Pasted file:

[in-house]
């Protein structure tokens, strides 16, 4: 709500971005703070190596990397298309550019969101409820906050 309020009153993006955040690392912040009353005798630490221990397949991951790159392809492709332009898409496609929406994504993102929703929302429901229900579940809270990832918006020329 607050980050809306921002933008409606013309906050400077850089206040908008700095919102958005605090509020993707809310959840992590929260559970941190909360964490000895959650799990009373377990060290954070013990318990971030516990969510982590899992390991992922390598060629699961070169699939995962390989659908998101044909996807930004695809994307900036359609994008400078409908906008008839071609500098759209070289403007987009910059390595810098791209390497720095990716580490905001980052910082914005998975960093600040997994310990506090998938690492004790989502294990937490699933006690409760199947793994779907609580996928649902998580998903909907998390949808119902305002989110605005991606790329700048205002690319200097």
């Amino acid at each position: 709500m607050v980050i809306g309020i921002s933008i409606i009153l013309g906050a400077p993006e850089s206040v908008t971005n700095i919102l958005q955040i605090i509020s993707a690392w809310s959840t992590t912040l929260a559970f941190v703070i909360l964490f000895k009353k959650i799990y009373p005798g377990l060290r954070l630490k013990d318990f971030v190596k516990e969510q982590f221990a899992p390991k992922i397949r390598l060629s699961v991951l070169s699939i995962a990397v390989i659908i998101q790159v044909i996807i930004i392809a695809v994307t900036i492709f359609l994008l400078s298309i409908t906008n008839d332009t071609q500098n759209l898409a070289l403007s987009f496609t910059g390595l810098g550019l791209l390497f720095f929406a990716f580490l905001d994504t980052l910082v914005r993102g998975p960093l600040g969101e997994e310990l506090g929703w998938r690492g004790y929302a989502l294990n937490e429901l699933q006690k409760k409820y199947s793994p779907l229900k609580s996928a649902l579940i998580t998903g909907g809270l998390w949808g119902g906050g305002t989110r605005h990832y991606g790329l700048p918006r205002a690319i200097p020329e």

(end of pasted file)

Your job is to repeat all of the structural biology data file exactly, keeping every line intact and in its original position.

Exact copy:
[in-house]
């Protein structure tokens, strides 16, 4: 709500971005703070190596990397298309550019969101409820906050 309020009153993006955040690392912040009353005798630490221990397949991951790159392809492709332009898409496609929406994504993102929703929302429901229900579940809270990832918006020329 607050980050809306921002933008409606013309906050400077850089206040908008700095919102958005605090509020993707809310959840992590929260559970941190909360964490000895959650799990009373377990060290954070013990318990971030516990969510982590899992390991992922390598060629699961070169699939995962390989659908998101044909996807930004695809994307900036359609994008400078409908906008008839071609500098759209070289403007987009910059390595810098791209390497720095990716580490905001980052910082914005998975960093600040997994310990506090998938690492004790989502294990937490699933006690409760199947793994779907609580996928649902998580998903909907998390949808119902305002989110605005991606790329700048205002690319200097």
């Amino acid at each position: 709500m607050v980050i809306g309020i921002s933008i409606i009153l013309g906050a400077p993006e850089s206040v908008t971005n700095i919102l958005q955040i605090i509020s993707a690392w809310s959840t992590t912040l929260a559970f941190v703070i909360l964490f000895k009353k959650i799990y009373p005798g377990l060290r954070l630490k013990d318990f971030v190596k516990e969510q982590f221990a899992p390991k992922i397949r390598l060629s699961v991951l070169s699939i995962a990397v390989i659908i998101q790159v044909i996807i930004i392809a695809v994307t900036i492709f359609l994008l400078s298309i409908t906008n008839d332009t071609q500098n759209l898409a070289l403007s987009f496609t910059g390595l810098g550019l791209l390497f720095f929406a990716f580490l905001d994504t980052l910082v914005r993102g998975p960093l600040g969101e997994e310990l506090g929703w998938r690492g004790y929302a989502l294990n937490e429901l699933q006690k409760k409820y199947s793994p779907l229900k609580s996928a649902l579940i998580t998903g909907g809270l998390w949808g119902g906050g305002t989110r605005h990832y991606g790329l700048p918006r205002a690319i200097p020329e």